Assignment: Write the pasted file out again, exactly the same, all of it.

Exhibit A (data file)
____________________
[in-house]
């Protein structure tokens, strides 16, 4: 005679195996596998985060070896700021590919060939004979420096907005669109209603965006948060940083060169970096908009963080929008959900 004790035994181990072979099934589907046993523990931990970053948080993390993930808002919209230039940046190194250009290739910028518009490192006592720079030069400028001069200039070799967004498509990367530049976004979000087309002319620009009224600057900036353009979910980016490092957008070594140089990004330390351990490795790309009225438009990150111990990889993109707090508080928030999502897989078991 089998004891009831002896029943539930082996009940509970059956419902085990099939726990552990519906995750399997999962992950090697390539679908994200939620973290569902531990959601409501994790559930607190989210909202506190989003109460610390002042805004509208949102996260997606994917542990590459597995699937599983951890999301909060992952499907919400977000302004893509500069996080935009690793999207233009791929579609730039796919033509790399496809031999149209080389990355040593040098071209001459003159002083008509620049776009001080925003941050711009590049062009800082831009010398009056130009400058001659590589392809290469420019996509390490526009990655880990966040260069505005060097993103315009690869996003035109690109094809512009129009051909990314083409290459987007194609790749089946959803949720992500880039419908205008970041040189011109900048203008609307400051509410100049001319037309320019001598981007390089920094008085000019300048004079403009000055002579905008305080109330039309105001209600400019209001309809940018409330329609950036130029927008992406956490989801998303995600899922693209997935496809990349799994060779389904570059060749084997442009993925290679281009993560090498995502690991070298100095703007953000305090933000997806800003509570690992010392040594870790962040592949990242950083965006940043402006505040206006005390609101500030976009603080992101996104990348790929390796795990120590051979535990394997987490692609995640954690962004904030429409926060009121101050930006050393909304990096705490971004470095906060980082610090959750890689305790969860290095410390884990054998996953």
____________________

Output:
[in-house]
């Protein structure tokens, strides 16, 4: 005679195996596998985060070896700021590919060939004979420096907005669109209603965006948060940083060169970096908009963080929008959900 004790035994181990072979099934589907046993523990931990970053948080993390993930808002919209230039940046190194250009290739910028518009490192006592720079030069400028001069200039070799967004498509990367530049976004979000087309002319620009009224600057900036353009979910980016490092957008070594140089990004330390351990490795790309009225438009990150111990990889993109707090508080928030999502897989078991 089998004891009831002896029943539930082996009940509970059956419902085990099939726990552990519906995750399997999962992950090697390539679908994200939620973290569902531990959601409501994790559930607190989210909202506190989003109460610390002042805004509208949102996260997606994917542990590459597995699937599983951890999301909060992952499907919400977000302004893509500069996080935009690793999207233009791929579609730039796919033509790399496809031999149209080389990355040593040098071209001459003159002083008509620049776009001080925003941050711009590049062009800082831009010398009056130009400058001659590589392809290469420019996509390490526009990655880990966040260069505005060097993103315009690869996003035109690109094809512009129009051909990314083409290459987007194609790749089946959803949720992500880039419908205008970041040189011109900048203008609307400051509410100049001319037309320019001598981007390089920094008085000019300048004079403009000055002579905008305080109330039309105001209600400019209001309809940018409330329609950036130029927008992406956490989801998303995600899922693209997935496809990349799994060779389904570059060749084997442009993925290679281009993560090498995502690991070298100095703007953000305090933000997806800003509570690992010392040594870790962040592949990242950083965006940043402006505040206006005390609101500030976009603080992101996104990348790929390796795990120590051979535990394997987490692609995640954690962004904030429409926060009121101050930006050393909304990096705490971004470095906060980082610090959750890689305790969860290095410390884990054998996953």